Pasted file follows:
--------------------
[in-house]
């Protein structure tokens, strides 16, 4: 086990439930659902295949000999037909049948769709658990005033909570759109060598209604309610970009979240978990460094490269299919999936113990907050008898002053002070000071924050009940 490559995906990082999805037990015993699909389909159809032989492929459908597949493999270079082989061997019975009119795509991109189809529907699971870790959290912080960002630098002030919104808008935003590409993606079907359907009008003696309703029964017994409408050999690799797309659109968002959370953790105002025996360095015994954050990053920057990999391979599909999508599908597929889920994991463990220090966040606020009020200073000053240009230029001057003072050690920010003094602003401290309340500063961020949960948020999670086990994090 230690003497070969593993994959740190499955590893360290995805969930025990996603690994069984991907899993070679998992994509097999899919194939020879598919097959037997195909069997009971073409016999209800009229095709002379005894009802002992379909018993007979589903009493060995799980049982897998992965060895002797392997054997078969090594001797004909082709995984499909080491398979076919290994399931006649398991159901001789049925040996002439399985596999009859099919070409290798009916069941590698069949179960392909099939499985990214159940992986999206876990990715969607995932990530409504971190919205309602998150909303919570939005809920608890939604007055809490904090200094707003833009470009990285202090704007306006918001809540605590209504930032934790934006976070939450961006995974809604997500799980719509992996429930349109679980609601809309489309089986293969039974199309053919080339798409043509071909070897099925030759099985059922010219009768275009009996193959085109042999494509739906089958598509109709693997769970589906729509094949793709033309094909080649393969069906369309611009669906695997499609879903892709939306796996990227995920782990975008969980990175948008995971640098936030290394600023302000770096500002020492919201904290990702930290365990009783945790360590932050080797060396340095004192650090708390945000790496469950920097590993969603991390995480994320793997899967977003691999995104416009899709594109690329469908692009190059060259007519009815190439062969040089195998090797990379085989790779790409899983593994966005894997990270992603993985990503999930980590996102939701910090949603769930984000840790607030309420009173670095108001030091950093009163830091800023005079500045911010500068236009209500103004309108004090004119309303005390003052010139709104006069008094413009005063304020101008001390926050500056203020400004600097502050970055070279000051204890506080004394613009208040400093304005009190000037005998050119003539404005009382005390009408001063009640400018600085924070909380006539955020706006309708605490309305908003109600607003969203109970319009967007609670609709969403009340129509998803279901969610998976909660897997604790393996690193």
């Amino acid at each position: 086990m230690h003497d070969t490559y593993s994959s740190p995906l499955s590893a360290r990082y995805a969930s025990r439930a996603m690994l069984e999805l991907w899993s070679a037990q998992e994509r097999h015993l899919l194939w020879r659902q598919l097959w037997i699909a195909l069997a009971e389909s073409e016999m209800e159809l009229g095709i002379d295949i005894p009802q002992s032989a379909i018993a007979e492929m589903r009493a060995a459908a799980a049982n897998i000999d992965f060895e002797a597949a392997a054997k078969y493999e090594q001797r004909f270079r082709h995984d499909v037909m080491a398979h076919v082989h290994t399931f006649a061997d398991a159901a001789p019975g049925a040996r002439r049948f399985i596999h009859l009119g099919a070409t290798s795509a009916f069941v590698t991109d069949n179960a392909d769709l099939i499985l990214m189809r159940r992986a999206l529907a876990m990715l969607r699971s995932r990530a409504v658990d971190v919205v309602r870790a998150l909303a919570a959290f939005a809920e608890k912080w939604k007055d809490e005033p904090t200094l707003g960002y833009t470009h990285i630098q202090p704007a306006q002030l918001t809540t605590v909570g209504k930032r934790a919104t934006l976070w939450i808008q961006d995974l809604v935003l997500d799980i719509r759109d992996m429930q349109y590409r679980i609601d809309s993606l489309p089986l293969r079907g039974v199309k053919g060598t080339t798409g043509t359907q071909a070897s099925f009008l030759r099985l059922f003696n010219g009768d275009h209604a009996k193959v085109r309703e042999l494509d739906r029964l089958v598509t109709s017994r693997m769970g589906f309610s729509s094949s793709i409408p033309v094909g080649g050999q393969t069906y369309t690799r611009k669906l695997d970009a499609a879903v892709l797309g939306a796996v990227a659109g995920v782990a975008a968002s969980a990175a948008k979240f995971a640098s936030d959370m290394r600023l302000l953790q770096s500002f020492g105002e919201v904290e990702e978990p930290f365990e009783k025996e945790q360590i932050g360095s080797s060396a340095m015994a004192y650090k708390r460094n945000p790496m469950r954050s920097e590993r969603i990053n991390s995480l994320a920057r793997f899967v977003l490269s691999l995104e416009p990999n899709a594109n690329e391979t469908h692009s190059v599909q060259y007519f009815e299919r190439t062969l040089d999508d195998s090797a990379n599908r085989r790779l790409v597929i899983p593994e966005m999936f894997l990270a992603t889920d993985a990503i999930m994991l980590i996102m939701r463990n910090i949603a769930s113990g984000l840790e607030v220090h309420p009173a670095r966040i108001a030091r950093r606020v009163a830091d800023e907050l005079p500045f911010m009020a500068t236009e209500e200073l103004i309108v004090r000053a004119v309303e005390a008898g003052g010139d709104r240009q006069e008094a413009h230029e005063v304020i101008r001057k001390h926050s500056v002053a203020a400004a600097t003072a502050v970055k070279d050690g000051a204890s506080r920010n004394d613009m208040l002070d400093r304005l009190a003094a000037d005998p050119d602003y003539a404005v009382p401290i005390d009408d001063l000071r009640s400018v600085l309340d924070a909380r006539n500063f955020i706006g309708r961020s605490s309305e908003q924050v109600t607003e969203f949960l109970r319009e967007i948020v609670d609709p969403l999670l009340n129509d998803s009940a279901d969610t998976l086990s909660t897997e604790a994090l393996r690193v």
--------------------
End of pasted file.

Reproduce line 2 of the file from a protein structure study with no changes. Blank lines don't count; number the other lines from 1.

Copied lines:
């Protein structure tokens, strides 16, 4: 086990439930659902295949000999037909049948769709658990005033909570759109060598209604309610970009979240978990460094490269299919999936113990907050008898002053002070000071924050009940 490559995906990082999805037990015993699909389909159809032989492929459908597949493999270079082989061997019975009119795509991109189809529907699971870790959290912080960002630098002030919104808008935003590409993606079907359907009008003696309703029964017994409408050999690799797309659109968002959370953790105002025996360095015994954050990053920057990999391979599909999508599908597929889920994991463990220090966040606020009020200073000053240009230029001057003072050690920010003094602003401290309340500063961020949960948020999670086990994090 230690003497070969593993994959740190499955590893360290995805969930025990996603690994069984991907899993070679998992994509097999899919194939020879598919097959037997195909069997009971073409016999209800009229095709002379005894009802002992379909018993007979589903009493060995799980049982897998992965060895002797392997054997078969090594001797004909082709995984499909080491398979076919290994399931006649398991159901001789049925040996002439399985596999009859099919070409290798009916069941590698069949179960392909099939499985990214159940992986999206876990990715969607995932990530409504971190919205309602998150909303919570939005809920608890939604007055809490904090200094707003833009470009990285202090704007306006918001809540605590209504930032934790934006976070939450961006995974809604997500799980719509992996429930349109679980609601809309489309089986293969039974199309053919080339798409043509071909070897099925030759099985059922010219009768275009009996193959085109042999494509739906089958598509109709693997769970589906729509094949793709033309094909080649393969069906369309611009669906695997499609879903892709939306796996990227995920782990975008969980990175948008995971640098936030290394600023302000770096500002020492919201904290990702930290365990009783945790360590932050080797060396340095004192650090708390945000790496469950920097590993969603991390995480994320793997899967977003691999995104416009899709594109690329469908692009190059060259007519009815190439062969040089195998090797990379085989790779790409899983593994966005894997990270992603993985990503999930980590996102939701910090949603769930984000840790607030309420009173670095108001030091950093009163830091800023005079500045911010500068236009209500103004309108004090004119309303005390003052010139709104006069008094413009005063304020101008001390926050500056203020400004600097502050970055070279000051204890506080004394613009208040400093304005009190000037005998050119003539404005009382005390009408001063009640400018600085924070909380006539955020706006309708605490309305908003109600607003969203109970319009967007609670609709969403009340129509998803279901969610998976909660897997604790393996690193």